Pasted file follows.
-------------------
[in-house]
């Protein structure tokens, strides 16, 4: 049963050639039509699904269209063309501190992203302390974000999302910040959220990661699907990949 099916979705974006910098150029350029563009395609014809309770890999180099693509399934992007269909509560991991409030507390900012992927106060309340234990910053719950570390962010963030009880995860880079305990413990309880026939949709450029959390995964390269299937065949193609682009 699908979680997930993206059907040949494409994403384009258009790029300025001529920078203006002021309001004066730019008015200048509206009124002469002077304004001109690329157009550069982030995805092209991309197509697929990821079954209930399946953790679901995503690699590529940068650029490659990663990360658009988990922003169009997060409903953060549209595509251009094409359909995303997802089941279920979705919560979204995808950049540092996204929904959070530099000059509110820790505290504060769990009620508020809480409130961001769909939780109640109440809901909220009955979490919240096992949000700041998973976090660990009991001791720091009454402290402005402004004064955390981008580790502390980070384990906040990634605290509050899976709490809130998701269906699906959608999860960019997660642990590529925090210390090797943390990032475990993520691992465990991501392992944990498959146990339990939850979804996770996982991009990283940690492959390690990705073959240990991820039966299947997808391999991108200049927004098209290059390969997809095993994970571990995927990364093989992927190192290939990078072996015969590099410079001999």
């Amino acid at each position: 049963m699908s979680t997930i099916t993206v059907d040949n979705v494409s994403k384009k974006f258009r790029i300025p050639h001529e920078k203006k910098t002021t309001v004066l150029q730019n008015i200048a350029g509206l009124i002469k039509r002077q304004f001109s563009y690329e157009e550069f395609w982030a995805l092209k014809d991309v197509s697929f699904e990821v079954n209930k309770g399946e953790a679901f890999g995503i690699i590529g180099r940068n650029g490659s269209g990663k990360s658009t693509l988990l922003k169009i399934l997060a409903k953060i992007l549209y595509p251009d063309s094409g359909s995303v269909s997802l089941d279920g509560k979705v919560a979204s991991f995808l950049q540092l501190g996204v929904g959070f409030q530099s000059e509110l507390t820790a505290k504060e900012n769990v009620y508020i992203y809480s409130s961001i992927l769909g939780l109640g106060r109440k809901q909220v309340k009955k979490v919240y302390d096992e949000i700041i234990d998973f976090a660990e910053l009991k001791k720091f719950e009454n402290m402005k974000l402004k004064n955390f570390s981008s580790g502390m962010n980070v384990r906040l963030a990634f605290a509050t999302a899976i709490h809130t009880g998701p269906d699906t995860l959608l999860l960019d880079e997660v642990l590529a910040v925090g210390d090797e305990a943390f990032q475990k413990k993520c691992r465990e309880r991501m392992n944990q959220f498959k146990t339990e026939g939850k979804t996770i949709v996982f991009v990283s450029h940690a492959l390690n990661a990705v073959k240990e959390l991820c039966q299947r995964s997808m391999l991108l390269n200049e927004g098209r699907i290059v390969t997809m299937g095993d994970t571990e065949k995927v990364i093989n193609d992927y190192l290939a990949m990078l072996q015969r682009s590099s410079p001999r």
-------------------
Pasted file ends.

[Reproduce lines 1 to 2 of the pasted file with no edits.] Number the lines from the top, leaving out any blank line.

[in-house]
């Protein structure tokens, strides 16, 4: 049963050639039509699904269209063309501190992203302390974000999302910040959220990661699907990949 099916979705974006910098150029350029563009395609014809309770890999180099693509399934992007269909509560991991409030507390900012992927106060309340234990910053719950570390962010963030009880995860880079305990413990309880026939949709450029959390995964390269299937065949193609682009 699908979680997930993206059907040949494409994403384009258009790029300025001529920078203006002021309001004066730019008015200048509206009124002469002077304004001109690329157009550069982030995805092209991309197509697929990821079954209930399946953790679901995503690699590529940068650029490659990663990360658009988990922003169009997060409903953060549209595509251009094409359909995303997802089941279920979705919560979204995808950049540092996204929904959070530099000059509110820790505290504060769990009620508020809480409130961001769909939780109640109440809901909220009955979490919240096992949000700041998973976090660990009991001791720091009454402290402005402004004064955390981008580790502390980070384990906040990634605290509050899976709490809130998701269906699906959608999860960019997660642990590529925090210390090797943390990032475990993520691992465990991501392992944990498959146990339990939850979804996770996982991009990283940690492959390690990705073959240990991820039966299947997808391999991108200049927004098209290059390969997809095993994970571990995927990364093989992927190192290939990078072996015969590099410079001999």